Court of Appeal finds for the taxpayers in an important judicial review
A significant win on the interpretation of Extra-Statutory Concessions, with implications for taxpayers seeking to rely on HMRC documents
A key win on interpretation of HMRC documents
In Murphy v Revenue and Customs Commissioners  EWCA Civ 947 the Court of Appeal found for the taxpayers on their judicial review claim of HMRC’s decision to reject their application for income tax credit under extra-statutory concession (ESC) B18. The Court held that there was no time limit in ESC B18 for the making of a claim for credit, as properly interpreted. The Court also provided guidance on the proper approach to interpretation of published government documents, including ESCs and the understanding of the ‘ordinarily sophisticated taxpayer’. Of particular note, the Court concluded that it is right to disregard HMRC’s long-standing practice when interpreting such documents where that practice is not in the public domain. The guidance is likely to be of wider relevance.
The taxpayers commenced judicial review proceedings in the Administrative Court against HMRC’s decision to reject their claims for an income tax credit in respect of income received from a non-UK resident trust and on which tax had already been paid by the trustees. The essential issue in the claim was whether ‘Concession 3’ of ESC B18, properly construed, included a six-year time limit or not.
The taxpayers’ claims were dismissed by the Administrative Court, who accepted that there was a six-year time limit.
On appeal, Newey LJ (giving the leading judgment of the Court of Appeal) reversed that decision and held for the taxpayers. In essence, the Judge accepted the taxpayers’ arguments on the construction of ESC B18 and that, as a result, no time limit existed. In coming to that conclusion, the Judge gave a succinct and helpful summary of the legal principles governing the basis of ESCs and the proper approach to their interpretation.
The judgment in Murphy is important for two reasons. Firstly, the substantive finding has obvious implications for other UK resident beneficiaries of non-UK resident trusts who are in receipt of trust income, which would otherwise be taxable. The decision confirms that there is no time limit for which credit may be claimed under ‘Concession 3’ of ESC B18. Taxpayers in the same position should consider with their professional advisors whether historic claims can be submitted.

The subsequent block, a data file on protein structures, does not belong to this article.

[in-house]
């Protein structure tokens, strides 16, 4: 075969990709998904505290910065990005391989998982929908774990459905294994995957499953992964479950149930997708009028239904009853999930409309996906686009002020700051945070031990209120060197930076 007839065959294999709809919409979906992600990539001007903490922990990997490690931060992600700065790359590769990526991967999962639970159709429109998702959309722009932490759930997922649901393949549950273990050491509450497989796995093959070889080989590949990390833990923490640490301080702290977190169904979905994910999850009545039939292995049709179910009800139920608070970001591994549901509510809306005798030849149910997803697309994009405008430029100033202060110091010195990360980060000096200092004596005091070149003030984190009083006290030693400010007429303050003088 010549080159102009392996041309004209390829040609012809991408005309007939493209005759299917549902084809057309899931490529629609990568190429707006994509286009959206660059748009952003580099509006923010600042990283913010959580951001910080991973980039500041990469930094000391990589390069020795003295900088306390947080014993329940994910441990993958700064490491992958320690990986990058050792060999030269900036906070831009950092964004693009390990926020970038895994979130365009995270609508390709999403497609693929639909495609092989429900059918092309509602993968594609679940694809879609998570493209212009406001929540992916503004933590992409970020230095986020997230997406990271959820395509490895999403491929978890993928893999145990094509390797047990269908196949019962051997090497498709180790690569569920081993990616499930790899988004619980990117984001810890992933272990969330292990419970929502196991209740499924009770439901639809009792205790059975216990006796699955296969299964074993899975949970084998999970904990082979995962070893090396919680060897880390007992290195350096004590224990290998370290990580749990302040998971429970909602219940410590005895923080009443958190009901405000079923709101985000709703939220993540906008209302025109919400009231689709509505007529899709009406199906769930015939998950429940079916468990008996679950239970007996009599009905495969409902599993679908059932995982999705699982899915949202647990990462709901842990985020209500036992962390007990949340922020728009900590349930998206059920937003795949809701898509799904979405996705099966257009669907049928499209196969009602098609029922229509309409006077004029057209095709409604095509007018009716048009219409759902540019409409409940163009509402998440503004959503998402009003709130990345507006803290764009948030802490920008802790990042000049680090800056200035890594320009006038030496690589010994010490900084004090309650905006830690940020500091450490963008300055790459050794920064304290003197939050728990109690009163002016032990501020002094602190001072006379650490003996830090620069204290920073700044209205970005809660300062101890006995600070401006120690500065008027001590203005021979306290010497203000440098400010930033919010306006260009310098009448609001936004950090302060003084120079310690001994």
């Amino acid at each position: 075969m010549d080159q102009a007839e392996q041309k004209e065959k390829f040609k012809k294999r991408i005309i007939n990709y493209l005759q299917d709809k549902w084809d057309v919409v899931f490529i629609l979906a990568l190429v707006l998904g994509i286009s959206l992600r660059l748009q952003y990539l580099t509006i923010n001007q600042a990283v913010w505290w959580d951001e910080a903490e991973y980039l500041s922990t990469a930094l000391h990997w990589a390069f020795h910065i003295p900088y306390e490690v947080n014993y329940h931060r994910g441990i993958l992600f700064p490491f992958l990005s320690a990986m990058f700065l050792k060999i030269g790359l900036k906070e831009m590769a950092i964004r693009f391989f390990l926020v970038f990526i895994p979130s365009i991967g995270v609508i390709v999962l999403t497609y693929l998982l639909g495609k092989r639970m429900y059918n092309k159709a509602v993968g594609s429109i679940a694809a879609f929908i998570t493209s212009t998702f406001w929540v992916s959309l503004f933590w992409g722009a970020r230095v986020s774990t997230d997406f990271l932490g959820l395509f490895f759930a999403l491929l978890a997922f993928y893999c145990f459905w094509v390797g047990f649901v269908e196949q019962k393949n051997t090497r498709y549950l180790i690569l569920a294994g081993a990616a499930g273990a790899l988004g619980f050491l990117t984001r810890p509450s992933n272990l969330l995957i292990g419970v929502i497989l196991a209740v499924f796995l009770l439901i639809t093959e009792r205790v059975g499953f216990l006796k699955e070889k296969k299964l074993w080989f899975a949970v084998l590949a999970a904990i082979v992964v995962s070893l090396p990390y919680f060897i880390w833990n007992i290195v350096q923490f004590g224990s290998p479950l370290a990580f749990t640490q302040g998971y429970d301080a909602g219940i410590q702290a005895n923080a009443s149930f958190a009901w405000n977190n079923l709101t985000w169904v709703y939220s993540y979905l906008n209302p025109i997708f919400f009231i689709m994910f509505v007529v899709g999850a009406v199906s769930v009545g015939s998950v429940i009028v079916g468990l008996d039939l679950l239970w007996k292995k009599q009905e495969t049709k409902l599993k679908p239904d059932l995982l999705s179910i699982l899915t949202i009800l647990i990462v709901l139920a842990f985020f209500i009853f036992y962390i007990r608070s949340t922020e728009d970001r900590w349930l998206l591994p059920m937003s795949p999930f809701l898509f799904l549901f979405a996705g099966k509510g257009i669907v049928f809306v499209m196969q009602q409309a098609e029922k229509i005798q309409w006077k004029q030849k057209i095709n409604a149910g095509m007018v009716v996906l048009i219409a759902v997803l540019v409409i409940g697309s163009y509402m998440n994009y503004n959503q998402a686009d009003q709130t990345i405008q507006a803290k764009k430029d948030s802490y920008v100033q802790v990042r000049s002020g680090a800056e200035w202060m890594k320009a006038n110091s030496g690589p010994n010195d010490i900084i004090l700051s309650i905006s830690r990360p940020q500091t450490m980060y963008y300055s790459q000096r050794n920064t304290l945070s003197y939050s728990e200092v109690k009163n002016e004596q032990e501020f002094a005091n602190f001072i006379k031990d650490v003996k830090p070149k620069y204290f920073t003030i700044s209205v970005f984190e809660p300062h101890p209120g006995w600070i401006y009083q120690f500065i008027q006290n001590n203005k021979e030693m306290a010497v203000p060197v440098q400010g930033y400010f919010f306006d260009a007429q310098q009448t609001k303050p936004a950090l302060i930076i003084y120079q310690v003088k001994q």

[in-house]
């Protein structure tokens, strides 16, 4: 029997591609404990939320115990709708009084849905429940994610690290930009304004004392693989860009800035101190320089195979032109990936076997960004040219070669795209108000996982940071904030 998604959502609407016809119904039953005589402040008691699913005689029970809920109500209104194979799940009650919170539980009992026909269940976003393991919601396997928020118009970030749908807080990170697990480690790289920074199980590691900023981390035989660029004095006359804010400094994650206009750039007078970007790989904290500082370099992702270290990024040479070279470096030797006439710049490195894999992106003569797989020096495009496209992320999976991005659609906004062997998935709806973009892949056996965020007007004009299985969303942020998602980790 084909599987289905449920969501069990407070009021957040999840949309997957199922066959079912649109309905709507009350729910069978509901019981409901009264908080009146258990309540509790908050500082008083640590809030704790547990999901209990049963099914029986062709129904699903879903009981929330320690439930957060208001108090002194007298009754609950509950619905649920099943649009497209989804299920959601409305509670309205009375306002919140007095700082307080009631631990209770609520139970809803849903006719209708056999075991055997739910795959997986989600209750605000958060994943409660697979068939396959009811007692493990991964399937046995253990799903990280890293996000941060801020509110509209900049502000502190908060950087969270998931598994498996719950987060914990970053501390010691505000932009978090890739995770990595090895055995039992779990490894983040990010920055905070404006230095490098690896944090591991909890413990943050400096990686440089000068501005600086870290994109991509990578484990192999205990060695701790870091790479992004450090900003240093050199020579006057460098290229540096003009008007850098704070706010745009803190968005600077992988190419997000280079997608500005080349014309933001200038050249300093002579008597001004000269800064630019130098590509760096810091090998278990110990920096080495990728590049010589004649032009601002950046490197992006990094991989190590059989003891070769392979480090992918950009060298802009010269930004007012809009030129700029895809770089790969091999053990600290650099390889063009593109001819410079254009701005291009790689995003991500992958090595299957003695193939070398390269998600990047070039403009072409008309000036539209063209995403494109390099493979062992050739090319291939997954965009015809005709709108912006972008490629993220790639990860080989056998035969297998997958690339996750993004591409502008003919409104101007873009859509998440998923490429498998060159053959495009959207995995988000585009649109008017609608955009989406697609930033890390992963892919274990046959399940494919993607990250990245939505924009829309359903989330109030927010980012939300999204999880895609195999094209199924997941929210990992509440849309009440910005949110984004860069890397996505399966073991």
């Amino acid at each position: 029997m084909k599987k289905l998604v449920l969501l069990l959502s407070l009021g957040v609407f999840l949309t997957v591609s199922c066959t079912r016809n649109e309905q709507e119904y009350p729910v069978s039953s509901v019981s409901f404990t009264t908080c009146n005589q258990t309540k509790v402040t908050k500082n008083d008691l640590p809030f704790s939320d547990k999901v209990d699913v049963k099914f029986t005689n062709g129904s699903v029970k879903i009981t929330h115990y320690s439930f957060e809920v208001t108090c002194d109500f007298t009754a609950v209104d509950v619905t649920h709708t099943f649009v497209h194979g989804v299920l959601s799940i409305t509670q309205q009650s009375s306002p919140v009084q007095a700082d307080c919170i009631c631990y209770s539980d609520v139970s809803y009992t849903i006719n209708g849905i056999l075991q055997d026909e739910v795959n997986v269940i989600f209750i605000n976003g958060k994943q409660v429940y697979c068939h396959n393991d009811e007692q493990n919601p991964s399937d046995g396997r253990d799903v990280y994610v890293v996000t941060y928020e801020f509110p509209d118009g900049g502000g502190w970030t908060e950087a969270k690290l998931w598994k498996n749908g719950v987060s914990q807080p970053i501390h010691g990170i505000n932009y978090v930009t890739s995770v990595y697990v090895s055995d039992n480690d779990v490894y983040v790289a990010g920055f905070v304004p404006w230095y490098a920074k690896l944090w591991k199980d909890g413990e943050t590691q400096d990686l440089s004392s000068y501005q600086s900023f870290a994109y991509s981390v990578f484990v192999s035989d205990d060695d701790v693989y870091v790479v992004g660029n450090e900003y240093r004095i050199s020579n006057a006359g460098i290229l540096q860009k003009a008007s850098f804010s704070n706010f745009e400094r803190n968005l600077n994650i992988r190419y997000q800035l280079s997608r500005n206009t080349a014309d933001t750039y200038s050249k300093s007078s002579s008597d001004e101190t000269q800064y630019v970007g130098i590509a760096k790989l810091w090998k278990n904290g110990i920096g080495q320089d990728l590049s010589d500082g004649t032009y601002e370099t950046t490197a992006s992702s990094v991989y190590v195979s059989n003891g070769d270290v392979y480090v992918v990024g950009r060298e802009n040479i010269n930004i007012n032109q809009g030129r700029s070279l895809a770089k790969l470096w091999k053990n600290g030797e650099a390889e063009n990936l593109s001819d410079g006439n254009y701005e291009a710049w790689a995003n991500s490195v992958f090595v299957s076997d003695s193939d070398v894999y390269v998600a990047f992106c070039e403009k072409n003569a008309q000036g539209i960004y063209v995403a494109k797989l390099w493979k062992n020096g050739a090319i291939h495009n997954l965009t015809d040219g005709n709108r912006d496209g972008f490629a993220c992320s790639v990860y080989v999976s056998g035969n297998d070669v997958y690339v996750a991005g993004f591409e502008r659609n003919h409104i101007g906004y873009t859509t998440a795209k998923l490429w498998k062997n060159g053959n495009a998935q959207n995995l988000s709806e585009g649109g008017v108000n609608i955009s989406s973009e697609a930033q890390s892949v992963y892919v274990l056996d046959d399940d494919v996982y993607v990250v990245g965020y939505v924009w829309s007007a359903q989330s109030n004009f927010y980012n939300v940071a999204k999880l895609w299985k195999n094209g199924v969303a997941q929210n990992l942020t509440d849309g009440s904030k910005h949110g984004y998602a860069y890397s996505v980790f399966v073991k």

Secondly, and more broadly, Murphy emphasises that the proper interpretation of any HMRC document, such as an ESC, is an objective matter, by reference to what the ‘ordinarily sophisticated taxpayer’ would understand the relevant document to mean. In this regard, the Judge made three significant findings.
First, he found that EU law could be a relevant consideration, concluding that an interpretation which leans toward compliance with EU law should be favoured over one which doesn’t, on the basis that the ordinarily sophisticated taxpayer would expect HMRC documents to observe EU law principles. This will likely be of relevance for years to come.
Second, in considering the genesis of ESC B18, the Judge found that the ordinarily sophisticated taxpayer would not be expected to research previous versions of the ESC to inform its understanding. Previous iterations of an HMRC document may therefore be irrelevant to interpretation of the current document.
Third, the Judge commented that HMRC’s reliance on their own long-standing practices should not bear on the proper interpretation of ESCs where the ordinarily sophisticated taxpayer could not be aware of those practices. Critically, this essentially bars HMRC from pleading in their defence that they have always interpreted an ESC in a particular way. If that knowledge is secret and not in the public domain, “it must be right to disregard it”.
The principles of law identified by the Judge in Murphy will be of relevance across all taxes. They will also be relevant to the proper construction of any ESC and other HMRC documents, such as guidance and manuals.
Murphy is also an example of the efficacy of judicial review in tax disputes. It showcases that where public law arguments are available and efficiently identified, they can be a fruitful means of achieving a taxpayer success.
KPMG Law has a market-leading specialist Tax Disputes team (awarded Best Tax Disputes Team in the Tolley’s Taxation Awards 2023). It has significant experience of judicial review and our multi-disciplinary team of barristers and solicitors would be pleased to assist with matters in which public law issues are engaged, in respect of HMRC’s decision making.